Tag Archive for Spousal Benefit

Social Security Planning For Spouses

iStock_Elderly Pig SS CardXSmallStart with the previous post about the basics of Social Security.  Now that’s out of the way, let’s go over some of the extra complexity when you have a spouse.  One of the most overlooked and unknown aspect of Social Security is the spousal benefit.

If your spouse is at full retirement age (66), they are eligible for their full retirement benefit or 100% based on their work history.  Sometimes both spouses have been working and paying in a similar amount to Social Security so their benefits are similar.  Other times one spouse has been working while the other one either did not work or was paying in much less to Social Security because they had a lower paying job.  This can lead to some large discrepancies in the full retirement benefit.  Bill Johnson’s Social Security benefit might be $40,000 per year, but if his wife Barb hasn’t worked as much, her retirement benefit might be only $16,000.

The spousal benefit would allow Barb the option of claiming her $16,000 benefit at age 66 or 50% of her husband’s full benefit, which would be $20,000 (50% of his $40,000).  That spousal benefit is going to add $4,000 a year to her Social Security benefit for the rest of her life.  That certainly seems nice, but wait, there is more.  At age 66, Barb can claim her spousal benefit and receive the $20,000 per year.  She will collect $80,000 by age 70.  When she Read more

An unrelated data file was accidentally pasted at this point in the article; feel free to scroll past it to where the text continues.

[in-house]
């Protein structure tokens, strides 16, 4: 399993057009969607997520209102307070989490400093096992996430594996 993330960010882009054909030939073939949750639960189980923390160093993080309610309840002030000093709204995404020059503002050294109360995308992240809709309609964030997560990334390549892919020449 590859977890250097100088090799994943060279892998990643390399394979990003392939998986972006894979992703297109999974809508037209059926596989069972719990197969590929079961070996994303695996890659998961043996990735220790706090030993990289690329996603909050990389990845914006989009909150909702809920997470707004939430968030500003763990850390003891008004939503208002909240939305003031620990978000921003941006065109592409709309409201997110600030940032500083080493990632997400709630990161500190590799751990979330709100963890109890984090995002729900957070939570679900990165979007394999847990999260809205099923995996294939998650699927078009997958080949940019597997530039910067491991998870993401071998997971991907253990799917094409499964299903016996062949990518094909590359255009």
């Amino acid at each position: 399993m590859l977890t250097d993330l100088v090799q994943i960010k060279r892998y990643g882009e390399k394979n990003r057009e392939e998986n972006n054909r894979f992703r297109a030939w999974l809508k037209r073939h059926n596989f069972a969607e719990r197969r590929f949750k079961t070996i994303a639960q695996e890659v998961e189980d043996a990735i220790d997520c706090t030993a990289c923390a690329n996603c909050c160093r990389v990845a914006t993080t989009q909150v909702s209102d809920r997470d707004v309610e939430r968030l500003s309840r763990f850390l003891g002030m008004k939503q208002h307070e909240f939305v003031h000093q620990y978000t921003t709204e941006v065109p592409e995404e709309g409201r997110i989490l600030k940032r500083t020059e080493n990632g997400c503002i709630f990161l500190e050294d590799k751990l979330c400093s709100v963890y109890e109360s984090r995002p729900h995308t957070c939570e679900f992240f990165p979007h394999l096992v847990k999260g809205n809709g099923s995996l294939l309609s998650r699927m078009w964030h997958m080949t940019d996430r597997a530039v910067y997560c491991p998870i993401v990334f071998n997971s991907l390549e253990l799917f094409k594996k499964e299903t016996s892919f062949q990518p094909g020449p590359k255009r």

Social Security Starter Pack

iStock_Social Security CardsXSmallThere is a lot to consider when deciding when to take your Social Security, but let’s start off with the basics.  Every year you get a statement from Social Security that tells you what your benefit will be when you retire.  Full retirement age is currently 66, but forty years from now I assume it will be much higher for me.  The statement will tell you the benefit is $20,000 (depending on your earnings history) when you are 66 years old.

But there are choices, so many choices to be made.  If you claim Social Security early (before you are 66) you get a smaller amount.  If you claim when you are 62 years old, you get 75% of the full amount which would be $15k a year in this case.  If you claim at 63 it’s 80%, 64 it’s 87% and at 65 it’s 93% of the full value.

Taking your Social Security early will pay off if you are planning on getting hit by a bus at your 71st birthday party, but if you are planning to live to 100 it probably won’t work out well.  Another choice is to claim the Social Security later at 67, 68, 69 or 70 years old.  For every year you wait after 66, you get an additional 8%.  Meaning if you wait until 70 years old, you get 132% of the full value every year for the rest of your life.  $26,400 instead of $20,000 a year is a big difference and over the long haul you will come out ahead. Read more